The current industry practice is to publish clamping voltages based on a pulse with an 8uS rise time and a 20uS duration. Most datasheets will publish their clamping voltage using a 1A pulse or sometimes a higher current pulse. Sometimes, a graph of clamping voltage versus peak current is presented too. It is very good data to use to compare the clamping performance of the device, however it has nothing to do with the very fast ESD pulse defined in IEC61000-4-2. A screenshot of the voltage waveform over a device under an ESD pulse input best demonstrates the clamping characteristics of the device. The lower the clamping voltage is, the lower the voltage level is on the protected IC. Therefore, the system is more likely to survive an ESD event.
Table 1: IEC 61000-4-2 Severity Levels and Test Voltages
When comparing the clamping performance of two devices, the parts must be targeted at equivalent applications, with similar package size, capacitance range and working voltage. As the device data rate continuously increases to 1Gbps and beyond, 2.7Gbps in the case of DisplayPort, ESD protection become more challenging. The ESD protection devices have to remain small so as to conserve board space, in the meantime, the capacitance and clamping voltage need to be as low as possible so it won't corrupt the signals.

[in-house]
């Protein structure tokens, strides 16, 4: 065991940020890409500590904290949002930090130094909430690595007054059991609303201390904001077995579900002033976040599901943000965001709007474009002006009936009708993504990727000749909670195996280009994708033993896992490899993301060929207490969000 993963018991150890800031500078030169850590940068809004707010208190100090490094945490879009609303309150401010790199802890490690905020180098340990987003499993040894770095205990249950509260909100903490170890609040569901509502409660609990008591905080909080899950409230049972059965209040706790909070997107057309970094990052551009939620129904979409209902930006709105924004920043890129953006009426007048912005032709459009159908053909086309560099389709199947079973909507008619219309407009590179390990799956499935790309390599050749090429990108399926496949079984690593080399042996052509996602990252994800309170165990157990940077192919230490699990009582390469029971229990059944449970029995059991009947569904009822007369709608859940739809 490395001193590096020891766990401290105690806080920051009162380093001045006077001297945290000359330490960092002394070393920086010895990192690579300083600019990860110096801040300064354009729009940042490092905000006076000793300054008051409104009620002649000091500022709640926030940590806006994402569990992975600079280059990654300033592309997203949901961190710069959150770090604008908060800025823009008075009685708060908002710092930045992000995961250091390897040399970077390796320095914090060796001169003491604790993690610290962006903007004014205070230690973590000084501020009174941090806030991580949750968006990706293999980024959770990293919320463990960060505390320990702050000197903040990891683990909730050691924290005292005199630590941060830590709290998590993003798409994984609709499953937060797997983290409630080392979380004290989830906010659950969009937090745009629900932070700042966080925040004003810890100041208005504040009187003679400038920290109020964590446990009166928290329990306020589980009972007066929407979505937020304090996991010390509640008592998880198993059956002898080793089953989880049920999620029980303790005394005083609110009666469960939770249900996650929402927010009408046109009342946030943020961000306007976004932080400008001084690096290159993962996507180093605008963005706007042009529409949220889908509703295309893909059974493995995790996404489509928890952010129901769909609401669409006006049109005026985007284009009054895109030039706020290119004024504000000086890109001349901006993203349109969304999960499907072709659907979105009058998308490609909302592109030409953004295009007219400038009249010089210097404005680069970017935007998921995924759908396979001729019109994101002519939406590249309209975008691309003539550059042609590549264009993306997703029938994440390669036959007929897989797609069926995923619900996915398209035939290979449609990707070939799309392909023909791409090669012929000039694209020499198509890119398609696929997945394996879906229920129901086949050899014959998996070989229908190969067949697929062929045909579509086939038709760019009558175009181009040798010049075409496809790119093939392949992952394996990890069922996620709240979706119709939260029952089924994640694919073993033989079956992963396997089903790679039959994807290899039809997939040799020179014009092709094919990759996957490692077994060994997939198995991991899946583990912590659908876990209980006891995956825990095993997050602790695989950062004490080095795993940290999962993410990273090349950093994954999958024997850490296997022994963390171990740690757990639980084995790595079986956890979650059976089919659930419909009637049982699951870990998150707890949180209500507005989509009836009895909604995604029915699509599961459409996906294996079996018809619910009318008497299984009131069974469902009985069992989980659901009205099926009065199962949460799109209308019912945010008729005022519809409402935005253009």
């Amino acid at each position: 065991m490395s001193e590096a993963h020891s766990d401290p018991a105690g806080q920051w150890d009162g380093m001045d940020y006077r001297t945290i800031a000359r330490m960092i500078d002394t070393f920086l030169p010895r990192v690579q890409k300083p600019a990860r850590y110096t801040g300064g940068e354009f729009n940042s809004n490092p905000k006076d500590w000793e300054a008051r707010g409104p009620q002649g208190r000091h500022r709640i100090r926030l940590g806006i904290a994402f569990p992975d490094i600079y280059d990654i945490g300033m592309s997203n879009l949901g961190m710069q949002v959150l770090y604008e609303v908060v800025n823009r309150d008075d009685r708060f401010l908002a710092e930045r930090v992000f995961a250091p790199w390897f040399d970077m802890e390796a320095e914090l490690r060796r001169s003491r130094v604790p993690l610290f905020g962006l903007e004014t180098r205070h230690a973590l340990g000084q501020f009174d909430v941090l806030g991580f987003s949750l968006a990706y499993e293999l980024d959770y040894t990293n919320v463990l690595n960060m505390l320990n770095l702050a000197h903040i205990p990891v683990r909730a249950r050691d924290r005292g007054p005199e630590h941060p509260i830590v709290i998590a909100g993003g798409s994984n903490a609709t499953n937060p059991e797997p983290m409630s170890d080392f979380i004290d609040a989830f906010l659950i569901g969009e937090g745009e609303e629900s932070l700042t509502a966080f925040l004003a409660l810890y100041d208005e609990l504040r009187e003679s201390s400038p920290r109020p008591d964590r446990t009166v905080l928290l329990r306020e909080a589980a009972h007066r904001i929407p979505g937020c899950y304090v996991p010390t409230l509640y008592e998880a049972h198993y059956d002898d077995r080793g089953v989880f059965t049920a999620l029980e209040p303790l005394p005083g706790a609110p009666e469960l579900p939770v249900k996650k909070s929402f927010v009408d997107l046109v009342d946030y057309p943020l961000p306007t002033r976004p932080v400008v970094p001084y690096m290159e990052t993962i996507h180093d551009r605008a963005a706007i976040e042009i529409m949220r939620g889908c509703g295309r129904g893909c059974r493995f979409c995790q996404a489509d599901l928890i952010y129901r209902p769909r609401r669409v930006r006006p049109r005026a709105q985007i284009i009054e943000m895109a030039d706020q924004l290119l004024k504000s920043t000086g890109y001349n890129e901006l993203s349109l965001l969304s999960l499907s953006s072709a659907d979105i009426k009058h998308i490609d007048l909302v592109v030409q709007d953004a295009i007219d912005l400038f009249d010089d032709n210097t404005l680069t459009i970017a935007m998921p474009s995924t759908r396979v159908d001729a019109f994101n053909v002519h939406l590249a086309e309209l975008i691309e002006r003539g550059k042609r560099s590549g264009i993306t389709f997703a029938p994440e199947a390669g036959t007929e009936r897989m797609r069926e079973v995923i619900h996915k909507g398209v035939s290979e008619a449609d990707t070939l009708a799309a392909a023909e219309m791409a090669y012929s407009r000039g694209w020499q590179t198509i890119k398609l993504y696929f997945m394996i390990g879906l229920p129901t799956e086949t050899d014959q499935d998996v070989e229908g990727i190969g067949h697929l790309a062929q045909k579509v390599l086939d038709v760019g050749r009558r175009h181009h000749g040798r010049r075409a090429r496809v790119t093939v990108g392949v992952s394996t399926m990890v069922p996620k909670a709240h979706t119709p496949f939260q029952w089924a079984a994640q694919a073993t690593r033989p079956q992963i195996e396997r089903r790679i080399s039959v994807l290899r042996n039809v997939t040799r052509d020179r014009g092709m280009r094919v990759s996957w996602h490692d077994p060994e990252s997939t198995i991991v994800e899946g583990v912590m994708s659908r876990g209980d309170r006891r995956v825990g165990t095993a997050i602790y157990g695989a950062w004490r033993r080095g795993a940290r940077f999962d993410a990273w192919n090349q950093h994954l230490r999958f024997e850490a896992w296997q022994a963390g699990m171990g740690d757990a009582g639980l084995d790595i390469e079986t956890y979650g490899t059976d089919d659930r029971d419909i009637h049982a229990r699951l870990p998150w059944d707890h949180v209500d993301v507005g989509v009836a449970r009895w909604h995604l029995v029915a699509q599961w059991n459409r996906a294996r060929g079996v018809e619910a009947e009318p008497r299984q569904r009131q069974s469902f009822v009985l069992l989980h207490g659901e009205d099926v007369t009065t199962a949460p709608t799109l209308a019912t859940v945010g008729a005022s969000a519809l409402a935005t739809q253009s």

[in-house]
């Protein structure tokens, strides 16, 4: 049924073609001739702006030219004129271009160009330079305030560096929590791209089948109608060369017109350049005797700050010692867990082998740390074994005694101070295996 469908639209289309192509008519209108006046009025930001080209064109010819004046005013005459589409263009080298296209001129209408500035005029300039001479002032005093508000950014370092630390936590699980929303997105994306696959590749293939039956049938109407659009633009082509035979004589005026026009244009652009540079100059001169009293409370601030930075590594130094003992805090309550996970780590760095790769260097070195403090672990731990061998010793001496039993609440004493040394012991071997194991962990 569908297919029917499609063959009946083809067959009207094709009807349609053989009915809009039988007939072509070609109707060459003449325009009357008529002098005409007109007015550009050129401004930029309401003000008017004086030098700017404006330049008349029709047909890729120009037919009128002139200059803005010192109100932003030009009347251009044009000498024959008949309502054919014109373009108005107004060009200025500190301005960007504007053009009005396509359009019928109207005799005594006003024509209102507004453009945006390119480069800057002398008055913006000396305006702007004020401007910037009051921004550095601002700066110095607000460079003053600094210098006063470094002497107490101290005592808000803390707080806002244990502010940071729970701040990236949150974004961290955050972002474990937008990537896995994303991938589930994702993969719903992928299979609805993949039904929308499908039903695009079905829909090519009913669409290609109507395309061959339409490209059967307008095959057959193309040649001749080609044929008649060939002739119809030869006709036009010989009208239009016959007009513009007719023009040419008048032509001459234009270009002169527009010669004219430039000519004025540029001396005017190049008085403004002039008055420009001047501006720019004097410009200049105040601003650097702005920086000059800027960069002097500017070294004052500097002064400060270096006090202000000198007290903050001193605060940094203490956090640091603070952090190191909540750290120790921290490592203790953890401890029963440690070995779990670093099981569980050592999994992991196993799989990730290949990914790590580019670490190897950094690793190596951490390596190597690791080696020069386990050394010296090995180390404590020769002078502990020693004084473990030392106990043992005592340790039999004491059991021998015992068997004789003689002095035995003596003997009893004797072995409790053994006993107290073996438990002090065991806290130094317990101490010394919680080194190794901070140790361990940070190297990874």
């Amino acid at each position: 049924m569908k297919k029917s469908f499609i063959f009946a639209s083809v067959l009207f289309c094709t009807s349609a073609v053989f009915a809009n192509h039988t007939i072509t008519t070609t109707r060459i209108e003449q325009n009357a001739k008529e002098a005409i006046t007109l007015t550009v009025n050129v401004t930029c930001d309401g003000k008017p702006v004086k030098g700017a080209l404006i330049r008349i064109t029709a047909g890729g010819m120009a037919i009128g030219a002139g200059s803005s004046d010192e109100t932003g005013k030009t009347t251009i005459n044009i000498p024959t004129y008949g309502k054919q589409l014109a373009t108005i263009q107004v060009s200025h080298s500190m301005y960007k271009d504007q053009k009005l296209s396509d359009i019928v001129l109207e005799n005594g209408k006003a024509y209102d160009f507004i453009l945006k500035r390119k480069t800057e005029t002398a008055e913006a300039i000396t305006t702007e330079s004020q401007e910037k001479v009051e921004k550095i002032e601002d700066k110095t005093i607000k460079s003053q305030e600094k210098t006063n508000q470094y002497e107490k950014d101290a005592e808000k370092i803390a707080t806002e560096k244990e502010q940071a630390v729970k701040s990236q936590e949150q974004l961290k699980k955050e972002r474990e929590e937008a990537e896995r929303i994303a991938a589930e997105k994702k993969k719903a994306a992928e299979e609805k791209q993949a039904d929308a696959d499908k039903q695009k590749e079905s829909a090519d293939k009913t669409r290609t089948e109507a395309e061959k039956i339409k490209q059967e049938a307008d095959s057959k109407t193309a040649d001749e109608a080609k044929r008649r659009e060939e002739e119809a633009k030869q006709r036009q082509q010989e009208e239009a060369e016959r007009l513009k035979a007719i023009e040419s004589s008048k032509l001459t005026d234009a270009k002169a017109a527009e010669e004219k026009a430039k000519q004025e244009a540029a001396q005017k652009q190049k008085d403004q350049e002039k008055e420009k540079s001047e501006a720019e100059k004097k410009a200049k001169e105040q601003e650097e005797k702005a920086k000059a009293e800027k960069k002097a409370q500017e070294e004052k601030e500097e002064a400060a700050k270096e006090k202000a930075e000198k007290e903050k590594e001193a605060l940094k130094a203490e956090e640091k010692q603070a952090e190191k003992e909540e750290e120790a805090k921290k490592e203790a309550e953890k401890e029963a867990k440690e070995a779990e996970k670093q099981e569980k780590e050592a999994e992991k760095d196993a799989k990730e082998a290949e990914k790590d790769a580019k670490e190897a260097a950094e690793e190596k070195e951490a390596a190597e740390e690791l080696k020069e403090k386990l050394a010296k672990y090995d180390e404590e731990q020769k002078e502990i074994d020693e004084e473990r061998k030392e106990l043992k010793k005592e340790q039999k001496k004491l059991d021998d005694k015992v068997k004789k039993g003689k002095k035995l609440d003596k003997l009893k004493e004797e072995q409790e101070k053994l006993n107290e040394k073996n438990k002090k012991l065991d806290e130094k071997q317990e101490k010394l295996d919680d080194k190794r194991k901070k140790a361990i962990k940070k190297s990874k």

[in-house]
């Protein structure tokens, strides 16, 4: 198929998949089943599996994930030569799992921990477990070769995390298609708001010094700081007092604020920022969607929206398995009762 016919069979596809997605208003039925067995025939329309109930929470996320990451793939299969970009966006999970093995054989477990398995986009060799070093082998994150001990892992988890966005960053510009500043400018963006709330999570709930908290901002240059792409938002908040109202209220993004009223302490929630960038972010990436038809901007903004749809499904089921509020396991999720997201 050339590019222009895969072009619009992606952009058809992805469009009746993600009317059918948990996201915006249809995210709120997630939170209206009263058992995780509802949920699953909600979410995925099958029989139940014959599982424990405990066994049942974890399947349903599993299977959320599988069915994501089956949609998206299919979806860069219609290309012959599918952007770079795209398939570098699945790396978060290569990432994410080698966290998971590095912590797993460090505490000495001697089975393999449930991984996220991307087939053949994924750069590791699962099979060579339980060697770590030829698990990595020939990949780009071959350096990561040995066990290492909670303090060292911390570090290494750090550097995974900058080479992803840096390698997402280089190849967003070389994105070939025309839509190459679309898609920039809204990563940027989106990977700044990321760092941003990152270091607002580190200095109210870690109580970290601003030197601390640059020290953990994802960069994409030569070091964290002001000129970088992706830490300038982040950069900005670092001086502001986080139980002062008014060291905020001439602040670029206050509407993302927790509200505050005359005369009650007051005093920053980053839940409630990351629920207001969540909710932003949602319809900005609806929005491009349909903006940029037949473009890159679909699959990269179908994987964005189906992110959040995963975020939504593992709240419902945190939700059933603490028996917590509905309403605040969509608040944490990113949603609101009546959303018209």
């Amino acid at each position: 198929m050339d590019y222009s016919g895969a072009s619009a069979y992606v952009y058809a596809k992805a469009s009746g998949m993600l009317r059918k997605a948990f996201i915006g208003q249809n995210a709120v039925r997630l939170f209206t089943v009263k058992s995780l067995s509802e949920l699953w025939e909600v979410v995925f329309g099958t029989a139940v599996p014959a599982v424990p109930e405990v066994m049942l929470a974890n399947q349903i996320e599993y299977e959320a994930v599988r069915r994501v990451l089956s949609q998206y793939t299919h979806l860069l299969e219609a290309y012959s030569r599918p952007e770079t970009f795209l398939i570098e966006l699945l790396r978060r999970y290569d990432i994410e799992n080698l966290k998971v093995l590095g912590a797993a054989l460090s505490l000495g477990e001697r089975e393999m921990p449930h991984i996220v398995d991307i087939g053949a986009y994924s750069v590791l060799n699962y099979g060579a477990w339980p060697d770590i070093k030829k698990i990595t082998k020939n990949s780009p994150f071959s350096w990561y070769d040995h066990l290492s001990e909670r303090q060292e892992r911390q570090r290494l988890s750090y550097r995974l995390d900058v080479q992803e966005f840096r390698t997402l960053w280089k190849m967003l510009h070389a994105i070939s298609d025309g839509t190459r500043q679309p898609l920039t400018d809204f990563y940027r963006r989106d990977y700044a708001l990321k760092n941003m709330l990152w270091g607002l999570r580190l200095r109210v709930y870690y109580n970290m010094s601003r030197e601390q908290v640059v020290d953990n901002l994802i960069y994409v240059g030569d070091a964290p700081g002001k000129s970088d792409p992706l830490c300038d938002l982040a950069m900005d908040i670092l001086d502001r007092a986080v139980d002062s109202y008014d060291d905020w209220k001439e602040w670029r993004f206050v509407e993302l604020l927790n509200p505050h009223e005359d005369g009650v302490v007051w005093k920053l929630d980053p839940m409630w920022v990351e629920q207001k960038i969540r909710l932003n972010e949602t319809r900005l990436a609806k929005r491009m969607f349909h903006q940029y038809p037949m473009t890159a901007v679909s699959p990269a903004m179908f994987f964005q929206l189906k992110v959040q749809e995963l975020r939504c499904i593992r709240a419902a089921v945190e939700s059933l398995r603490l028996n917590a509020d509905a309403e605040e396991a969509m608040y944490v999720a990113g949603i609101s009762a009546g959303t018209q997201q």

Next: Response Time, TVS Diodes
ESD is a very fast transient pulse. IEC 61000-4-2 models the rise time at 700ps to 1 ns, with a duration of 60ns (Figure 2 ).
Figure 2: ESD Waveform per IEC 61000-4-2
This means the protection circuit needs to turn on very quickly in response to an IEC 61000-4-2 pulse so as to protect the system. Hence response time is an important factor when choosing ESD protection devices.
The preferred ESD protection solution is TVS (Transient Voltage Suppressor) diodes. TVS diodes are specially engineered diodes.
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Figure 3: Semtech's RoHS Compliant SLP Packages (inconclusive)
They are small (Figure 3 , Semtech's RoHS Compliant SLP packages), have low capacitance (Figure 4 , typical capacitance of 0.3pF line to line) and leakage current, respond quickly in an event of ESD, and most importantly, have very low clamping voltage, and do not degrade after repeated surges.
Figure 4: Normalized Capacitance vs. Reverse Voltage (RClamp0524P)
A typical ESD response of TVS diode to +8kV contact discharge per IEC 61000-4-2 is shown in Figure 5 . Within nanoseconds, the TVS clamps the 8kV to 13V, safeguarding the protected IC.